Public transport of firewood across the Mackinac Bridge in Michigan, United States of America: origin, destination, woody taxa, and reasons for transporting firewood
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The Canadian Entomologist. 153: 586-597.
Transporting firewood can spread plant pests such as the emerald ash borer, Agrilus planipennis Fairmaire (Coleoptera: Buprestidae), which was discovered in Lower Michigan, United States of America in 2002. In 2005, Michigan banned the transport of hardwood firewood northwards across the Mackinac Bridge, which connects Lower and Upper Michigan. In 2005–2011, 479 drivers of 11 commercial vehicles and 468 private vehicles were interviewed. Firewood was collected in every month of the year, with most firewood collected in June–September. Of the 468 private vehicles surveyed, 400 carried firewood originating from Michigan, 64 carried it from 19 other American states, and four carried it from three Canadian provinces. Most vehicles (93%) were bound for Upper Michigan, 4% were bound for eight other American states, and 3% were bound for four Canadian provinces. Drivers transported 1–275 pieces of firewood, with 33% of drivers having 1–10 pieces and 87% having up to 50 pieces. Surrendered firewood represented 19 tree genera – 18 hardwood genera and one conifer. Of 59 vehicles carrying ash (Fraxinus) firewood, 15 had firewood with A. planipennis signs. Firewood was transported mainly for camping (76%), for weight (15%), and to be used at cottages (5%).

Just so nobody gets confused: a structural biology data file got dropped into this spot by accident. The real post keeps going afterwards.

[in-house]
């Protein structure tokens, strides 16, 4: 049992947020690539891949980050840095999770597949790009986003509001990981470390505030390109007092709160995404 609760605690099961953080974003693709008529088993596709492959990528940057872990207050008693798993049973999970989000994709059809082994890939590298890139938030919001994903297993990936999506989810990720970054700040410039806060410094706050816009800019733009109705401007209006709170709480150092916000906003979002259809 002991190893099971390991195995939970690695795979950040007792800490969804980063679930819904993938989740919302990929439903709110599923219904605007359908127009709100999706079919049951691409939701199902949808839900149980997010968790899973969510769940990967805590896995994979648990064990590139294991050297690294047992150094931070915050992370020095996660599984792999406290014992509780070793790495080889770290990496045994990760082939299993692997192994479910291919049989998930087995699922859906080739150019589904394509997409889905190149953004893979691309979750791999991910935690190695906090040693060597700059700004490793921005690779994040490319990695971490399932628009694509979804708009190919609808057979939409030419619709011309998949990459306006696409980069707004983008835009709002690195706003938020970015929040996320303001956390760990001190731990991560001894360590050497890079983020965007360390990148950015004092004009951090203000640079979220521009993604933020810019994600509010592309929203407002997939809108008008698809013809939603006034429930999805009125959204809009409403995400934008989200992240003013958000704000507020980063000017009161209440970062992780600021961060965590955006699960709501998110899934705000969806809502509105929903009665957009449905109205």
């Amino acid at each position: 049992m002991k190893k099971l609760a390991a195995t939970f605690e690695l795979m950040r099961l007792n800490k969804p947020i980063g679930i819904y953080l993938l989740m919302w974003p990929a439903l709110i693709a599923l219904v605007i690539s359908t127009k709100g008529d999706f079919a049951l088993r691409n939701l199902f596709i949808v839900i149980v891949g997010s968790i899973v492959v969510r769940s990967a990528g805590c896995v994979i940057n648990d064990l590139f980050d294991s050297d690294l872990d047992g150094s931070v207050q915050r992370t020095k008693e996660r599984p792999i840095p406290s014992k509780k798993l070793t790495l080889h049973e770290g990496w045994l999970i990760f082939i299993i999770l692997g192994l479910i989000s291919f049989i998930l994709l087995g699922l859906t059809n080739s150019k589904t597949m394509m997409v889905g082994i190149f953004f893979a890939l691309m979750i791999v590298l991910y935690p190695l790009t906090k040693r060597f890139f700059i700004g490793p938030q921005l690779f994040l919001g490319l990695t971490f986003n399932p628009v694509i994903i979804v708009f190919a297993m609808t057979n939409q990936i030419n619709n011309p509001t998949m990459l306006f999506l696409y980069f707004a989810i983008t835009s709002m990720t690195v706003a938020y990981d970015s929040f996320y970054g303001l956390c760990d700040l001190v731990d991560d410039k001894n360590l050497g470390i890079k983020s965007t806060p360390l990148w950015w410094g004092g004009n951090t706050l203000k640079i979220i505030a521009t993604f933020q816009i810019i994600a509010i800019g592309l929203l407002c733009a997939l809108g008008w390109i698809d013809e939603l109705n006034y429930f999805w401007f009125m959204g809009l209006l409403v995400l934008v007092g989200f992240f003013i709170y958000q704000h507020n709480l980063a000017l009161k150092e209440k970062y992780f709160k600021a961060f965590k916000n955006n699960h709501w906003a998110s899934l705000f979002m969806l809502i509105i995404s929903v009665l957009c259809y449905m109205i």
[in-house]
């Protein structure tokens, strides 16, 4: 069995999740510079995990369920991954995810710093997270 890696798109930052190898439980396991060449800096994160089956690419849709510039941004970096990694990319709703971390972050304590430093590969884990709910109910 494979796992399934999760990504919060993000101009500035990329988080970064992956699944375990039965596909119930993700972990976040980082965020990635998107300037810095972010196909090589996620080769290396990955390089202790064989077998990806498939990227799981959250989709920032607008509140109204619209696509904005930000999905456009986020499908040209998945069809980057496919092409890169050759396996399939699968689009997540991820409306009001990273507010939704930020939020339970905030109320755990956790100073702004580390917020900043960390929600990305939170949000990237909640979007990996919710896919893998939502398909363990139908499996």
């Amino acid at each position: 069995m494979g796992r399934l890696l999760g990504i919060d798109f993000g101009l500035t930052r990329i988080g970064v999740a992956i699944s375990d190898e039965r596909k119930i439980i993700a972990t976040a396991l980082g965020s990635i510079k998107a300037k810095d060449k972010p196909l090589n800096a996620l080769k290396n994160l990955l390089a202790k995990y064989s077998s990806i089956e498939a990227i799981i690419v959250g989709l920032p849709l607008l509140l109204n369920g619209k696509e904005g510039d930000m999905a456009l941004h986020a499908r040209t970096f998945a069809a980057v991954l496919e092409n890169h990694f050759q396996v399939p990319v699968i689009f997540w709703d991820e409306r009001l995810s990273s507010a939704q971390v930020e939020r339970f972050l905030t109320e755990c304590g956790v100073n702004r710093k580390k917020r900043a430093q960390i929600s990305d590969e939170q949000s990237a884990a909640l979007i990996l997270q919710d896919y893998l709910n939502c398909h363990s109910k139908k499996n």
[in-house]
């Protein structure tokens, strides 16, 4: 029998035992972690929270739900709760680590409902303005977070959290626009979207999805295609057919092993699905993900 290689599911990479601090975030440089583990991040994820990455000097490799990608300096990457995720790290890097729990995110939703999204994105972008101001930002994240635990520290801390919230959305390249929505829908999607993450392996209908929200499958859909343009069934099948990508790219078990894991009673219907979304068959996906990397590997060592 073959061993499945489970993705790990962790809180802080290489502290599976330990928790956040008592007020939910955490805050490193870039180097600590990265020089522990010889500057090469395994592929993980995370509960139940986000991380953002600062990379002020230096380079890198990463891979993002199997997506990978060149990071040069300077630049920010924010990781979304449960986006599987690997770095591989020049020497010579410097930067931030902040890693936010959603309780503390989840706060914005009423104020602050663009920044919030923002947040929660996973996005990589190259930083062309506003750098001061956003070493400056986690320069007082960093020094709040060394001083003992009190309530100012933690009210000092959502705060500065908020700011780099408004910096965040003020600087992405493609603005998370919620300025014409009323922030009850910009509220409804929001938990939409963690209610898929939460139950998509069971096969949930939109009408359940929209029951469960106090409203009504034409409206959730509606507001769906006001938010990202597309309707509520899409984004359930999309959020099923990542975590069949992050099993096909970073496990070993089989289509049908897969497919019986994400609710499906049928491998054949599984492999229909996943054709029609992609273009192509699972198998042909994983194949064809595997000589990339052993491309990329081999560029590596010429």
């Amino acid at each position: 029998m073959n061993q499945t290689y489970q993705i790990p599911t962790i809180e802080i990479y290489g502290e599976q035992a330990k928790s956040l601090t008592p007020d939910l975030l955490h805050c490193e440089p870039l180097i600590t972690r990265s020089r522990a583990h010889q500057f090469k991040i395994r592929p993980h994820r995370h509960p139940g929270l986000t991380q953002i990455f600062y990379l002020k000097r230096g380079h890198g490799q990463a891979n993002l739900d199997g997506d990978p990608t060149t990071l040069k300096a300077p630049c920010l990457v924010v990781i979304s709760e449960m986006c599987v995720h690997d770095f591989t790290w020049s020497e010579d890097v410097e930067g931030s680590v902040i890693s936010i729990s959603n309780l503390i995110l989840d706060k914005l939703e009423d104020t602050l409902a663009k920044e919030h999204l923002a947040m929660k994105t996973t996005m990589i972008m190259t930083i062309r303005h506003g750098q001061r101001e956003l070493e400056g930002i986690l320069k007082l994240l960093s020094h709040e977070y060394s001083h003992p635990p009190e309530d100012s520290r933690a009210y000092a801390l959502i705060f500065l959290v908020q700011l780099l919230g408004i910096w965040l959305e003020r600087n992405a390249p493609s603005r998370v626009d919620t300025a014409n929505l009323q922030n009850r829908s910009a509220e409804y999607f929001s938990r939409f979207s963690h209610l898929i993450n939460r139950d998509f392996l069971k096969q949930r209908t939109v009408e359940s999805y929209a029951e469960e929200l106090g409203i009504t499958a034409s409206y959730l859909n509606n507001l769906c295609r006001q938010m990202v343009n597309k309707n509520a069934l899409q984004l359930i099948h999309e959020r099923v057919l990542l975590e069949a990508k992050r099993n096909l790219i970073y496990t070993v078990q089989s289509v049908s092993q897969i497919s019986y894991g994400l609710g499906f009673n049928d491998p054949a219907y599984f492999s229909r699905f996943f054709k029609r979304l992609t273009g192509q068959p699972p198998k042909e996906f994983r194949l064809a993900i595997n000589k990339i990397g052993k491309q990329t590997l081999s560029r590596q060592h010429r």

Keywordsfirewood; invasive pests; emerald ash borer; pathway
Haack, Robert A.; Petrice, Toby R. 2021. Public transport of firewood across the Mackinac Bridge in Michigan, United States of America: origin, destination, woody taxa, and reasons for transporting firewood. The Canadian Entomologist. 153: 586-597. https://doi.org/10.4039/tce.2021.27.